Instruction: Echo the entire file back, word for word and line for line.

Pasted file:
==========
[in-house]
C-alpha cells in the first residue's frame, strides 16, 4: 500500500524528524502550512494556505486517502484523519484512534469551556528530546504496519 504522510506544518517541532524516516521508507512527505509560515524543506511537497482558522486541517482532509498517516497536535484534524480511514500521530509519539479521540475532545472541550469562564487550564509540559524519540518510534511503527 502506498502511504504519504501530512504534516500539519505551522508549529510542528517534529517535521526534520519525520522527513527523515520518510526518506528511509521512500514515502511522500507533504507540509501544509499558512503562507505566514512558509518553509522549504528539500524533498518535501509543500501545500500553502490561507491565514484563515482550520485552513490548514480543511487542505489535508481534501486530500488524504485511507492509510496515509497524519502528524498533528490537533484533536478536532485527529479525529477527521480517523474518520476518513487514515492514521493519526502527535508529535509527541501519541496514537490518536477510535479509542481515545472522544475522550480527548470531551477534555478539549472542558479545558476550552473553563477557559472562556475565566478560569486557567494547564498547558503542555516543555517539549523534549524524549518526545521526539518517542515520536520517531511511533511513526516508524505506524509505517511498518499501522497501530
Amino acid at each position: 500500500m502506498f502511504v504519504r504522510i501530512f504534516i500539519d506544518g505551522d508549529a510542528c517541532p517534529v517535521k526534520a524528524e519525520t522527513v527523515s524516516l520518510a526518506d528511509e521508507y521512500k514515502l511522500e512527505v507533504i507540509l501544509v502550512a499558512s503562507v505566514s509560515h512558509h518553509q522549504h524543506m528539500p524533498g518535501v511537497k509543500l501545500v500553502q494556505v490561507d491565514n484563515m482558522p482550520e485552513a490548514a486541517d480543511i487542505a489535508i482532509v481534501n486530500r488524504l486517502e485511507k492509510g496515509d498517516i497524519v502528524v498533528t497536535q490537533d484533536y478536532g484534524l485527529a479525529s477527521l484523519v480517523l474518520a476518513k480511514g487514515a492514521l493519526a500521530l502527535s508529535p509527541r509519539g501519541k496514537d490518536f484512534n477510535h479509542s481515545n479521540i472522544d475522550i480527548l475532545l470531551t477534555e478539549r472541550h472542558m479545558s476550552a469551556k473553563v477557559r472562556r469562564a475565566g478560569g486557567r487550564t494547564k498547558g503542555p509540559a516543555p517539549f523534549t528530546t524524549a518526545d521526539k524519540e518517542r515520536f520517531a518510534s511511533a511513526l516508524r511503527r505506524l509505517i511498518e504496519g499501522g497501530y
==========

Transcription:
[in-house]
C-alpha cells in the first residue's frame, strides 16, 4: 500500500524528524502550512494556505486517502484523519484512534469551556528530546504496519 504522510506544518517541532524516516521508507512527505509560515524543506511537497482558522486541517482532509498517516497536535484534524480511514500521530509519539479521540475532545472541550469562564487550564509540559524519540518510534511503527 502506498502511504504519504501530512504534516500539519505551522508549529510542528517534529517535521526534520519525520522527513527523515520518510526518506528511509521512500514515502511522500507533504507540509501544509499558512503562507505566514512558509518553509522549504528539500524533498518535501509543500501545500500553502490561507491565514484563515482550520485552513490548514480543511487542505489535508481534501486530500488524504485511507492509510496515509497524519502528524498533528490537533484533536478536532485527529479525529477527521480517523474518520476518513487514515492514521493519526502527535508529535509527541501519541496514537490518536477510535479509542481515545472522544475522550480527548470531551477534555478539549472542558479545558476550552473553563477557559472562556475565566478560569486557567494547564498547558503542555516543555517539549523534549524524549518526545521526539518517542515520536520517531511511533511513526516508524505506524509505517511498518499501522497501530
Amino acid at each position: 500500500m502506498f502511504v504519504r504522510i501530512f504534516i500539519d506544518g505551522d508549529a510542528c517541532p517534529v517535521k526534520a524528524e519525520t522527513v527523515s524516516l520518510a526518506d528511509e521508507y521512500k514515502l511522500e512527505v507533504i507540509l501544509v502550512a499558512s503562507v505566514s509560515h512558509h518553509q522549504h524543506m528539500p524533498g518535501v511537497k509543500l501545500v500553502q494556505v490561507d491565514n484563515m482558522p482550520e485552513a490548514a486541517d480543511i487542505a489535508i482532509v481534501n486530500r488524504l486517502e485511507k492509510g496515509d498517516i497524519v502528524v498533528t497536535q490537533d484533536y478536532g484534524l485527529a479525529s477527521l484523519v480517523l474518520a476518513k480511514g487514515a492514521l493519526a500521530l502527535s508529535p509527541r509519539g501519541k496514537d490518536f484512534n477510535h479509542s481515545n479521540i472522544d475522550i480527548l475532545l470531551t477534555e478539549r472541550h472542558m479545558s476550552a469551556k473553563v477557559r472562556r469562564a475565566g478560569g486557567r487550564t494547564k498547558g503542555p509540559a516543555p517539549f523534549t528530546t524524549a518526545d521526539k524519540e518517542r515520536f520517531a518510534s511511533a511513526l516508524r511503527r505506524l509505517i511498518e504496519g499501522g497501530y